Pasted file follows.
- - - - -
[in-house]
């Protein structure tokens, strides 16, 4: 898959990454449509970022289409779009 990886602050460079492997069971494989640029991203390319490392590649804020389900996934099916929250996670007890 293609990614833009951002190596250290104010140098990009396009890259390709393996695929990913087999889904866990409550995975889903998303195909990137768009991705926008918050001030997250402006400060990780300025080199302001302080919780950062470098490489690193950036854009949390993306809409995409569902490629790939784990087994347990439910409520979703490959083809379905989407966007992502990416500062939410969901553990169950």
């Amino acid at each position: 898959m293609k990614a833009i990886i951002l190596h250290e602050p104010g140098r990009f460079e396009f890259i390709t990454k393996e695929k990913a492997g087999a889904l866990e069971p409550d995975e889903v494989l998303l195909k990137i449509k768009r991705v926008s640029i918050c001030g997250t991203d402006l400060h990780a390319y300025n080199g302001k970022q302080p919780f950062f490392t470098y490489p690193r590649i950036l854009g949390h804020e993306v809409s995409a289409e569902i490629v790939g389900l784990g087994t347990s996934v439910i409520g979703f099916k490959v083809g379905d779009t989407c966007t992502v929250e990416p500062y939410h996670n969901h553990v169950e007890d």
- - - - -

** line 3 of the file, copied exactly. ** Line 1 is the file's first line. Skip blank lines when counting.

């Amino acid at each position: 898959m293609k990614a833009i990886i951002l190596h250290e602050p104010g140098r990009f460079e396009f890259i390709t990454k393996e695929k990913a492997g087999a889904l866990e069971p409550d995975e889903v494989l998303l195909k990137i449509k768009r991705v926008s640029i918050c001030g997250t991203d402006l400060h990780a390319y300025n080199g302001k970022q302080p919780f950062f490392t470098y490489p690193r590649i950036l854009g949390h804020e993306v809409s995409a289409e569902i490629v790939g389900l784990g087994t347990s996934v439910i409520g979703f099916k490959v083809g379905d779009t989407c966007t992502v929250e990416p500062y939410h996670n969901h553990v169950e007890d």